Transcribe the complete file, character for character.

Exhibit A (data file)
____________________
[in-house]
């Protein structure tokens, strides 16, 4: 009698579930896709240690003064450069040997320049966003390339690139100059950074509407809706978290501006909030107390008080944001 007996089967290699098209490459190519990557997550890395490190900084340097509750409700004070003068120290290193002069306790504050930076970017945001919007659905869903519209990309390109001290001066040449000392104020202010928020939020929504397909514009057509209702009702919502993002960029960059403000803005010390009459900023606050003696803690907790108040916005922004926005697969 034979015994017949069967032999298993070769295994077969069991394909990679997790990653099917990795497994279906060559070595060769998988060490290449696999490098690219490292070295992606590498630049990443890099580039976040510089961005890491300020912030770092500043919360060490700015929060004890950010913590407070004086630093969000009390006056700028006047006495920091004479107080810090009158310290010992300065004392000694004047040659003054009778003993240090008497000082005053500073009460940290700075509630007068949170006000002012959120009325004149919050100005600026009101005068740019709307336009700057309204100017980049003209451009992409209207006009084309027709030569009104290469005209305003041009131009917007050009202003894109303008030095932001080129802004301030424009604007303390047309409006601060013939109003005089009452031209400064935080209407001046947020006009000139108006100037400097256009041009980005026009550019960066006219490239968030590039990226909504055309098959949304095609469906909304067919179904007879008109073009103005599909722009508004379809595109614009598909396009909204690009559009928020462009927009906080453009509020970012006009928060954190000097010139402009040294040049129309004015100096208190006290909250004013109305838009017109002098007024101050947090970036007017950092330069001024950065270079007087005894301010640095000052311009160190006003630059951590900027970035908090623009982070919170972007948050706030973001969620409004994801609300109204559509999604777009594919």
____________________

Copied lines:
[in-house]
């Protein structure tokens, strides 16, 4: 009698579930896709240690003064450069040997320049966003390339690139100059950074509407809706978290501006909030107390008080944001 007996089967290699098209490459190519990557997550890395490190900084340097509750409700004070003068120290290193002069306790504050930076970017945001919007659905869903519209990309390109001290001066040449000392104020202010928020939020929504397909514009057509209702009702919502993002960029960059403000803005010390009459900023606050003696803690907790108040916005922004926005697969 034979015994017949069967032999298993070769295994077969069991394909990679997790990653099917990795497994279906060559070595060769998988060490290449696999490098690219490292070295992606590498630049990443890099580039976040510089961005890491300020912030770092500043919360060490700015929060004890950010913590407070004086630093969000009390006056700028006047006495920091004479107080810090009158310290010992300065004392000694004047040659003054009778003993240090008497000082005053500073009460940290700075509630007068949170006000002012959120009325004149919050100005600026009101005068740019709307336009700057309204100017980049003209451009992409209207006009084309027709030569009104290469005209305003041009131009917007050009202003894109303008030095932001080129802004301030424009604007303390047309409006601060013939109003005089009452031209400064935080209407001046947020006009000139108006100037400097256009041009980005026009550019960066006219490239968030590039990226909504055309098959949304095609469906909304067919179904007879008109073009103005599909722009508004379809595109614009598909396009909204690009559009928020462009927009906080453009509020970012006009928060954190000097010139402009040294040049129309004015100096208190006290909250004013109305838009017109002098007024101050947090970036007017950092330069001024950065270079007087005894301010640095000052311009160190006003630059951590900027970035908090623009982070919170972007948050706030973001969620409004994801609300109204559509999604777009594919």